Safe routes to school bill becomes law, without Otter’s blessing

(UPDATED, 4:07 p.m., with details on Otter’s decision.)

A new safe routes to school bill will become law — without Gov. Butch Otter’s blessing.

Otter Wednesday allowed House Bill 334 to become law without his signature.

Passed in the final hours of the 2017 session, HB 334 will allow the Idaho Transportation Department to siphon some state dollars into sidewalks, crosswalks and pedestrian islands near school zones.

Otter’s decision was consistent with his action Tuesday on a related infrastructure bill, Senate Bill 1206. Otter did not endorse — but did not veto — the omnibus legislation that will allow the state to finance up to $300 million in highway projects and shift $15 million of sales tax money into infrastructure.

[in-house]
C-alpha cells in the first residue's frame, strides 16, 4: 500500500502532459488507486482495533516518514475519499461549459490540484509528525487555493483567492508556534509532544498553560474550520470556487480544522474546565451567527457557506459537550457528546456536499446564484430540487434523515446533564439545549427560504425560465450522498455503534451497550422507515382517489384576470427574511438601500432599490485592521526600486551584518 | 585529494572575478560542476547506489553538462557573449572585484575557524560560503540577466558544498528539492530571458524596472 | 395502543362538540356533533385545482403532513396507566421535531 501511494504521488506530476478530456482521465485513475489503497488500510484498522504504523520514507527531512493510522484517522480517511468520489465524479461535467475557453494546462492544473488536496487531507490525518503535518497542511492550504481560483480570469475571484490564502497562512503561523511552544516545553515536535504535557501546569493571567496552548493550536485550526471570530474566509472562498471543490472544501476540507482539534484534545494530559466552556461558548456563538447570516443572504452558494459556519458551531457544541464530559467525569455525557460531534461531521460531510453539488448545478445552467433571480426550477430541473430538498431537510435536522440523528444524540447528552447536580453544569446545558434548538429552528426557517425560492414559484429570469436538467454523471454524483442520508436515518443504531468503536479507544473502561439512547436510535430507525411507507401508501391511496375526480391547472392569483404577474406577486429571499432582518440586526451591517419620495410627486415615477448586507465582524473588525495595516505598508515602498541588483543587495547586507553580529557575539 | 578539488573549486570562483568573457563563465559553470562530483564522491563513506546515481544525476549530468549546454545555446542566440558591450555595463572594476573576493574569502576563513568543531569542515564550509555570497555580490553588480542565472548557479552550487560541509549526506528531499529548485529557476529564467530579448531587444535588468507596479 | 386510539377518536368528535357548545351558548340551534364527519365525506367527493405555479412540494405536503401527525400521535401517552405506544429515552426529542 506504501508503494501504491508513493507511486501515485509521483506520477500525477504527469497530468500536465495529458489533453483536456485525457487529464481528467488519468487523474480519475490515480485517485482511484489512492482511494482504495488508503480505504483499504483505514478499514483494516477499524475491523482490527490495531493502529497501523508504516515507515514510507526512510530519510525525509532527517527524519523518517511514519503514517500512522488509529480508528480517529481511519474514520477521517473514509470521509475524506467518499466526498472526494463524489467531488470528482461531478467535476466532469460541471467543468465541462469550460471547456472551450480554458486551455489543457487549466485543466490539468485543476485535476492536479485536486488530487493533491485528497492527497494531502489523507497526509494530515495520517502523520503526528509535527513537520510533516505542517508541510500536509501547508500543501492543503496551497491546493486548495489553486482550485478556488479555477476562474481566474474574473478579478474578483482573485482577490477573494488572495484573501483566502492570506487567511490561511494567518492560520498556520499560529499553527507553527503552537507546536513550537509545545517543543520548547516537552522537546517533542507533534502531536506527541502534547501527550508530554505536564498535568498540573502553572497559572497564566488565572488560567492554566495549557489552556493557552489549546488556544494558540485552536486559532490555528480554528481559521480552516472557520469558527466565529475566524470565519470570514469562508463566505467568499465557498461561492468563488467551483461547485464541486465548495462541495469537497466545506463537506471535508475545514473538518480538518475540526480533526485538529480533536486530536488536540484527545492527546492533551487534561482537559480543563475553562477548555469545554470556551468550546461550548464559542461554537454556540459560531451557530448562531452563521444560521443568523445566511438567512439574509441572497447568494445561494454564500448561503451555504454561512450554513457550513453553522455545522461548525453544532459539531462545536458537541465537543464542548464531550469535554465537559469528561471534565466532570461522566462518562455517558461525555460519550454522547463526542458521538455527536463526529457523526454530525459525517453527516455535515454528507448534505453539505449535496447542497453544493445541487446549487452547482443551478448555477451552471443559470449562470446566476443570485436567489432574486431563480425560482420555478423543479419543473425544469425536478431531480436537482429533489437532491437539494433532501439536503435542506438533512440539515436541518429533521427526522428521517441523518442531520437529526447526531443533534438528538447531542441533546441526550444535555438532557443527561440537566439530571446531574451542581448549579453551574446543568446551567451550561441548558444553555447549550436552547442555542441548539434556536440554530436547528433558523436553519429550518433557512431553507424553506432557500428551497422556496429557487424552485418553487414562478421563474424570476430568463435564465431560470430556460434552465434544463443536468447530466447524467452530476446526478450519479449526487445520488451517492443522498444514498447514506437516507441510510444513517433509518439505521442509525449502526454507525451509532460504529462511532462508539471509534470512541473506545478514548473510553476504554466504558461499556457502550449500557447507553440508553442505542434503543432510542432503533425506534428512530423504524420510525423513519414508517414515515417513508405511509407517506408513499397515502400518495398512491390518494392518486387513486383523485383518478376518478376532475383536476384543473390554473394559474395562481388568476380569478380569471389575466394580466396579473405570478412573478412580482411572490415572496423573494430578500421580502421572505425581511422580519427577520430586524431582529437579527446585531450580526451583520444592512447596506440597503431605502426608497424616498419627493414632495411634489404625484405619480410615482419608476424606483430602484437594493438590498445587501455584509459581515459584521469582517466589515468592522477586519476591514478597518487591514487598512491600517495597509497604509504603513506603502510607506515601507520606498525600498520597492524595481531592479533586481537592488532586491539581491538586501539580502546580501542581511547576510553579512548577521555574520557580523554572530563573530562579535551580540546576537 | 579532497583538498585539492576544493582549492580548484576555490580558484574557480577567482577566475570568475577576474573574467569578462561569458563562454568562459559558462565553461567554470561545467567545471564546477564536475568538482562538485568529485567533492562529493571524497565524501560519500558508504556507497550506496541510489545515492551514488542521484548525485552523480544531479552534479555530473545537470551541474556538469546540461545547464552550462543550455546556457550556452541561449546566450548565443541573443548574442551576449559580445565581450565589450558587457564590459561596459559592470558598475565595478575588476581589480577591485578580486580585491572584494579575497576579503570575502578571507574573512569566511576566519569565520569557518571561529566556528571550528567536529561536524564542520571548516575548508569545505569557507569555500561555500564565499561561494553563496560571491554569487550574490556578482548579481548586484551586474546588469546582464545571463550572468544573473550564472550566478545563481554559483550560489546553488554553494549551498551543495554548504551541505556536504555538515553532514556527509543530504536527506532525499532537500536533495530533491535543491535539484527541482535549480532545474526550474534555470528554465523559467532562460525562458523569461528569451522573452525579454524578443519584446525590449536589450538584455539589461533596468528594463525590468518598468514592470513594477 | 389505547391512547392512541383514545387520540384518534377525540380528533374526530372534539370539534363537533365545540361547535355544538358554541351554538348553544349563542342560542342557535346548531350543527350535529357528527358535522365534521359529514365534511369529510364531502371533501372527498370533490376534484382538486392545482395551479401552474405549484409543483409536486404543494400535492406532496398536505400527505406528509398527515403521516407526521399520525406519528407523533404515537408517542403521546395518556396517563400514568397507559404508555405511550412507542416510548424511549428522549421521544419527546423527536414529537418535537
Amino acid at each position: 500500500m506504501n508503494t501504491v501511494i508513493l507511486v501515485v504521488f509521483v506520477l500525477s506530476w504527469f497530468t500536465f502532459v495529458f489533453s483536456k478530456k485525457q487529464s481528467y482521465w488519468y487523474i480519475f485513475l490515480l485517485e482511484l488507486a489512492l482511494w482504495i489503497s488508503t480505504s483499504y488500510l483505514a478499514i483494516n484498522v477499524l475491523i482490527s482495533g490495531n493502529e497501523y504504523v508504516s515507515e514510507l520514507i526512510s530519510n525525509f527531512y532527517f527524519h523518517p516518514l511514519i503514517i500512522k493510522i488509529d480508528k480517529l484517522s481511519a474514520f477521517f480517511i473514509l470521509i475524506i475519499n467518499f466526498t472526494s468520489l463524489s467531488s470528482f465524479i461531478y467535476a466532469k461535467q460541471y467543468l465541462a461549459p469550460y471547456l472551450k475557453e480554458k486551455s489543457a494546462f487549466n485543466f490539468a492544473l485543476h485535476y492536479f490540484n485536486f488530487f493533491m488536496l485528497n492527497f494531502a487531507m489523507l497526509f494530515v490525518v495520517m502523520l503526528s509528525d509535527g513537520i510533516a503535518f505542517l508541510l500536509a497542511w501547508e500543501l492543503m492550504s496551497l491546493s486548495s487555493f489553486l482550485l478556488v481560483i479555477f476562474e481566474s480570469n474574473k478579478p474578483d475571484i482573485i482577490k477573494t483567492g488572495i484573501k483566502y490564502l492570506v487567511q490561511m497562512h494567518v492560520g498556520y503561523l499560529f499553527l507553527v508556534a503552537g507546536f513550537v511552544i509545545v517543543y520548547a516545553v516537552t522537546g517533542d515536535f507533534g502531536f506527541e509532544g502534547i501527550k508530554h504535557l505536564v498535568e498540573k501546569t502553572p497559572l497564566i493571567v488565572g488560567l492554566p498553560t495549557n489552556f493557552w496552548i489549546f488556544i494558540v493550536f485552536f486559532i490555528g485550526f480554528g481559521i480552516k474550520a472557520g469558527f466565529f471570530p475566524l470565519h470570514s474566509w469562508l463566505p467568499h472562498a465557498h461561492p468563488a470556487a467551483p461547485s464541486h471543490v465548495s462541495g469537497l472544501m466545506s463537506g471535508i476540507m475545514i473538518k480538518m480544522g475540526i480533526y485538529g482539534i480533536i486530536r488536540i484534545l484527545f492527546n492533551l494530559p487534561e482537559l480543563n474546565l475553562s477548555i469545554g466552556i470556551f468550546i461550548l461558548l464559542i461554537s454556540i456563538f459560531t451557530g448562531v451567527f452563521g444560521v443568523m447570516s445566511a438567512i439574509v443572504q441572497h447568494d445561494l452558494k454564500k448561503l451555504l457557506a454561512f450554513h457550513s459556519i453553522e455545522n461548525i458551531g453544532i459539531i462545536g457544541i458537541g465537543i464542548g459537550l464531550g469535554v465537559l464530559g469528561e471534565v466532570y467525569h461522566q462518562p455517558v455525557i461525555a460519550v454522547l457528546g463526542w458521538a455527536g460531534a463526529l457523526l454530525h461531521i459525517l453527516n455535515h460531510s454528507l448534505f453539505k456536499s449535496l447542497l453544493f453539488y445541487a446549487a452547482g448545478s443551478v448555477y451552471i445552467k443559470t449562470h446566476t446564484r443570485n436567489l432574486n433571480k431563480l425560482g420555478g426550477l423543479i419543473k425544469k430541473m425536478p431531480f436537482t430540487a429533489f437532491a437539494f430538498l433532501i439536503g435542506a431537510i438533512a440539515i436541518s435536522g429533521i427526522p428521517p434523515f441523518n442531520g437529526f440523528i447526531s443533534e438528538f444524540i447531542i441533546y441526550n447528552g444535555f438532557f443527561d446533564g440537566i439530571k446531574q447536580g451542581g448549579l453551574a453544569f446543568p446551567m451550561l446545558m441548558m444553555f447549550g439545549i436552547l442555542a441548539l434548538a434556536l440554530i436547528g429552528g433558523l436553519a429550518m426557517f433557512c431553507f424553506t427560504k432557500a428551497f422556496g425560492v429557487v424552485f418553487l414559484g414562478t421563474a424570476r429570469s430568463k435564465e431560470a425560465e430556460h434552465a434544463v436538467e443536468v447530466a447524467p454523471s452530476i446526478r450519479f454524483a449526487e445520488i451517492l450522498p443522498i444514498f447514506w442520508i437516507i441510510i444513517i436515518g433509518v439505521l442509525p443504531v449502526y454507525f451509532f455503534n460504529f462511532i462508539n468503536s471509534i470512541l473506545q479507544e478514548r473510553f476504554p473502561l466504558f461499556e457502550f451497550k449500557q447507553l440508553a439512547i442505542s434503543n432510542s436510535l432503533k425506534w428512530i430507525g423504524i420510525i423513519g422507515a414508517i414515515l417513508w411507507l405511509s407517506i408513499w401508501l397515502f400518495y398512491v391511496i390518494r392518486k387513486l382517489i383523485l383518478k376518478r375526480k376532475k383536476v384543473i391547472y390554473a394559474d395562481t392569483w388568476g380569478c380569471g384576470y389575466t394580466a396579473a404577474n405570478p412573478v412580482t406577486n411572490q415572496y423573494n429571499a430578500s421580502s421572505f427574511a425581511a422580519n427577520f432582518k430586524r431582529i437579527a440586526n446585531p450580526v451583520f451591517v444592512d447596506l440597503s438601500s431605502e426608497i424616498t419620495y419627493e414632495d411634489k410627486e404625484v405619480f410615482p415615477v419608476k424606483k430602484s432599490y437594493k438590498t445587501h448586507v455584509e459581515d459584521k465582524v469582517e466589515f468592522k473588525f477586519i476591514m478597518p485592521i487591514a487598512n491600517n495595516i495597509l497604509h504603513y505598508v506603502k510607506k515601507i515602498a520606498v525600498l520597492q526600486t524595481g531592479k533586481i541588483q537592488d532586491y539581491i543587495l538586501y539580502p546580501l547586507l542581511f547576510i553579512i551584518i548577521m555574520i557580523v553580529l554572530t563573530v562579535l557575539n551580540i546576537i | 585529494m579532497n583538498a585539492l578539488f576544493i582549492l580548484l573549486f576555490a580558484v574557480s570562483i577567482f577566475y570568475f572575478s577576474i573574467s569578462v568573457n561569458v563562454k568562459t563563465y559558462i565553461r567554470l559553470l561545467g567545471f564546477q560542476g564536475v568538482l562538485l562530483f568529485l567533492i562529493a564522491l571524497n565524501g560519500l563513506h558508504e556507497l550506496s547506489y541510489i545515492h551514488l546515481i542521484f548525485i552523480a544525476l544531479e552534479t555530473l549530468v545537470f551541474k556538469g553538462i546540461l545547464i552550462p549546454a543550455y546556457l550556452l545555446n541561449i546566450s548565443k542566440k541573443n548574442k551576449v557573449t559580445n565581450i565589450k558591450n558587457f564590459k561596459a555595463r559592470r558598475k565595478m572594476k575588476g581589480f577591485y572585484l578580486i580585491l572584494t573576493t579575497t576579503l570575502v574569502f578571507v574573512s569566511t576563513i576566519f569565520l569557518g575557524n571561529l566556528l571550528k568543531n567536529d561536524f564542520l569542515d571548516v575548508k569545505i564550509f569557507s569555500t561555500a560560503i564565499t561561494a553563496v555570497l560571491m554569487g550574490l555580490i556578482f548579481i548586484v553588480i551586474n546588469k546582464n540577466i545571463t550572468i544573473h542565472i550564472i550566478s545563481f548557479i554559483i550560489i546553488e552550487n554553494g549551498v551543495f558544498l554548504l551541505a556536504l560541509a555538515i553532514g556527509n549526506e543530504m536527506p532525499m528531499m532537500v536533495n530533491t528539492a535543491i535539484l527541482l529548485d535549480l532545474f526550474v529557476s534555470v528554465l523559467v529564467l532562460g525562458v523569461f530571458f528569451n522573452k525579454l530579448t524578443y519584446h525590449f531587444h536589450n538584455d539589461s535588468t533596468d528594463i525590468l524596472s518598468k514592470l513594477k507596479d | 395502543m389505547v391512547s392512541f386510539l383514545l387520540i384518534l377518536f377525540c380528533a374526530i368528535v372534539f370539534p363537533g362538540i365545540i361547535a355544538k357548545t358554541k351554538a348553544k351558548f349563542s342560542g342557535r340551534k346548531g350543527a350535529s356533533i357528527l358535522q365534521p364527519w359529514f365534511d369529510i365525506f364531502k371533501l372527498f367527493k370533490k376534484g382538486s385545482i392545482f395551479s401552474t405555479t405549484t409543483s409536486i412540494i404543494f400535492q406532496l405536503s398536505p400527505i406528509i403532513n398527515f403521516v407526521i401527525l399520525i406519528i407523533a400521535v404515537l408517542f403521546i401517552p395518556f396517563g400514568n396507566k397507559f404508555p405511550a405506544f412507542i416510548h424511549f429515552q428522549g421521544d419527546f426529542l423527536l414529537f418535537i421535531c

“With Senate Bill 1206 becoming law without my signature, I am similarly treating this related legislation,” Otter wrote Wednesday.

Otter took final action on legislation from the 2017 session Wednesday — but even the timing of his decisions have proven controversial. On Wednesday morning, Reps. Bryan Zollinger and Ron Nate threatened legal action over Otter’s veto of a grocery tax repeal bill, saying the governor failed to meet deadlines in the state constitution.

Kevin Richert

Kevin Richert

Senior reporter and blogger Kevin Richert specializes in education politics and education policy. He has more than 30 years of experience in Idaho journalism. He is a frequent guest on "Idaho Reports" on Idaho Public Television and "Idaho Matters" on Boise State Public Radio. Follow Kevin on Twitter: @KevinRichert. He can be reached at [email protected]

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